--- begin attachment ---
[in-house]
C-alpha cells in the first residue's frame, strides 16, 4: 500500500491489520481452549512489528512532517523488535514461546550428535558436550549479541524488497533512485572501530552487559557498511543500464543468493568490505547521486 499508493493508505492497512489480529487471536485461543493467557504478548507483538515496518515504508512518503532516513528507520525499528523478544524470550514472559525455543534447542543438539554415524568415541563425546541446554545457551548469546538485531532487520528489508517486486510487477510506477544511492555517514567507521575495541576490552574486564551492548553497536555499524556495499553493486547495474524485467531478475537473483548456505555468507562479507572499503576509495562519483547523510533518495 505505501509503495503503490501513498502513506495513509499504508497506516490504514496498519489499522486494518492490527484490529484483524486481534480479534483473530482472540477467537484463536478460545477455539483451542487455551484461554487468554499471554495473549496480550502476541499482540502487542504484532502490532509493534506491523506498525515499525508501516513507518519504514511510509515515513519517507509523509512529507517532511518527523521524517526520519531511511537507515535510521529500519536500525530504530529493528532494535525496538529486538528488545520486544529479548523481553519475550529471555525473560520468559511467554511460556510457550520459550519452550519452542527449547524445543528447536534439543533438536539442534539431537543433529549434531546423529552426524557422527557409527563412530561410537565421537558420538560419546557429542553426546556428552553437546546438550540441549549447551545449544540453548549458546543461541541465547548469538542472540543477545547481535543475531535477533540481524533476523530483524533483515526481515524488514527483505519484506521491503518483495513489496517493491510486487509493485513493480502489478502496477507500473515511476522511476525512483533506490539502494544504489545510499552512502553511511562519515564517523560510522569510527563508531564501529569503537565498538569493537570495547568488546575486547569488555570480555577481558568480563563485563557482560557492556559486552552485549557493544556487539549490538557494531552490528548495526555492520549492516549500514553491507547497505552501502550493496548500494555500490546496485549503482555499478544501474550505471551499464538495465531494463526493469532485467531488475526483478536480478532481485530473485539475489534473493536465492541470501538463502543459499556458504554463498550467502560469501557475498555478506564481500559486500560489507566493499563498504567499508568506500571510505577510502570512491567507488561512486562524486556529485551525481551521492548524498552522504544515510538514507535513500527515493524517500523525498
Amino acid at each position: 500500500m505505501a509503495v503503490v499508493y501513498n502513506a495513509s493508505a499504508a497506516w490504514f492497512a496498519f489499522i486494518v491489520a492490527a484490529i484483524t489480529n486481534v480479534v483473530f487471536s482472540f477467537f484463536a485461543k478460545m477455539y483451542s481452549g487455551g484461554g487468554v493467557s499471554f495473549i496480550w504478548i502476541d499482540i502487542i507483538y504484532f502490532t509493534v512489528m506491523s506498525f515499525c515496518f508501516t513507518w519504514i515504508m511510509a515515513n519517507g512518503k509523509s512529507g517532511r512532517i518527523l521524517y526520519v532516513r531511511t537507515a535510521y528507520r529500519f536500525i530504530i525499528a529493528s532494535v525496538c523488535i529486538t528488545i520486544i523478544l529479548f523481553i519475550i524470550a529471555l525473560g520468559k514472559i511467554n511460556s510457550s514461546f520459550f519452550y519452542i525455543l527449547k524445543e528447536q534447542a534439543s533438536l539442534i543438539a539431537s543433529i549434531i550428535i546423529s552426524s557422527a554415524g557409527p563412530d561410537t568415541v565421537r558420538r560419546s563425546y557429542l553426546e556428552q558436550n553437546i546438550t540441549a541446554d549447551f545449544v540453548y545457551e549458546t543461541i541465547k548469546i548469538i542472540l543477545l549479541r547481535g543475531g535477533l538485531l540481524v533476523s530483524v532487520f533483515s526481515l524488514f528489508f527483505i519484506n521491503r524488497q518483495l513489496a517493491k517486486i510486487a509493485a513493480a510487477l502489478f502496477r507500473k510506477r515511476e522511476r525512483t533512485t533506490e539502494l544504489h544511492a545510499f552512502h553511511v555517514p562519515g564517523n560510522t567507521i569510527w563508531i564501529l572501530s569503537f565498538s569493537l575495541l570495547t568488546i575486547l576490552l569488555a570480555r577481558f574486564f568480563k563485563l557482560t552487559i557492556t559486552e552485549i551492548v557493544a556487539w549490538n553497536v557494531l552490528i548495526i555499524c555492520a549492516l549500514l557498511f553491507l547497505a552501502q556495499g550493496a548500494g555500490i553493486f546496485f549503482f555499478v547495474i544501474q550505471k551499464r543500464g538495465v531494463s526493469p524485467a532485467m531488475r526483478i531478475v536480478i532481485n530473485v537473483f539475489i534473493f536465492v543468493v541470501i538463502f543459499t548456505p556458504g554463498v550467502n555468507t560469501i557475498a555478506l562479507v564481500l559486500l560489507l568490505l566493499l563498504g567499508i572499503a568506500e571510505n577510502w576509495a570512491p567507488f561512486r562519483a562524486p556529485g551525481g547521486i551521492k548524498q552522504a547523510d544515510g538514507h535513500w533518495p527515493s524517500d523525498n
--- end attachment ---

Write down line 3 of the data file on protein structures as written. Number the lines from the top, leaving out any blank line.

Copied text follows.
Amino acid at each position: 500500500m505505501a509503495v503503490v499508493y501513498n502513506a495513509s493508505a499504508a497506516w490504514f492497512a496498519f489499522i486494518v491489520a492490527a484490529i484483524t489480529n486481534v480479534v483473530f487471536s482472540f477467537f484463536a485461543k478460545m477455539y483451542s481452549g487455551g484461554g487468554v493467557s499471554f495473549i496480550w504478548i502476541d499482540i502487542i507483538y504484532f502490532t509493534v512489528m506491523s506498525f515499525c515496518f508501516t513507518w519504514i515504508m511510509a515515513n519517507g512518503k509523509s512529507g517532511r512532517i518527523l521524517y526520519v532516513r531511511t537507515a535510521y528507520r529500519f536500525i530504530i525499528a529493528s532494535v525496538c523488535i529486538t528488545i520486544i523478544l529479548f523481553i519475550i524470550a529471555l525473560g520468559k514472559i511467554n511460556s510457550s514461546f520459550f519452550y519452542i525455543l527449547k524445543e528447536q534447542a534439543s533438536l539442534i543438539a539431537s543433529i549434531i550428535i546423529s552426524s557422527a554415524g557409527p563412530d561410537t568415541v565421537r558420538r560419546s563425546y557429542l553426546e556428552q558436550n553437546i546438550t540441549a541446554d549447551f545449544v540453548y545457551e549458546t543461541i541465547k548469546i548469538i542472540l543477545l549479541r547481535g543475531g535477533l538485531l540481524v533476523s530483524v532487520f533483515s526481515l524488514f528489508f527483505i519484506n521491503r524488497q518483495l513489496a517493491k517486486i510486487a509493485a513493480a510487477l502489478f502496477r507500473k510506477r515511476e522511476r525512483t533512485t533506490e539502494l544504489h544511492a545510499f552512502h553511511v555517514p562519515g564517523n560510522t567507521i569510527w563508531i564501529l572501530s569503537f565498538s569493537l575495541l570495547t568488546i575486547l576490552l569488555a570480555r577481558f574486564f568480563k563485563l557482560t552487559i557492556t559486552e552485549i551492548v557493544a556487539w549490538n553497536v557494531l552490528i548495526i555499524c555492520a549492516l549500514l557498511f553491507l547497505a552501502q556495499g550493496a548500494g555500490i553493486f546496485f549503482f555499478v547495474i544501474q550505471k551499464r543500464g538495465v531494463s526493469p524485467a532485467m531488475r526483478i531478475v536480478i532481485n530473485v537473483f539475489i534473493f536465492v543468493v541470501i538463502f543459499t548456505p556458504g554463498v550467502n555468507t560469501i557475498a555478506l562479507v564481500l559486500l560489507l568490505l566493499l563498504g567499508i572499503a568506500e571510505n577510502w576509495a570512491p567507488f561512486r562519483a562524486p556529485g551525481g547521486i551521492k548524498q552522504a547523510d544515510g538514507h535513500w533518495p527515493s524517500d523525498n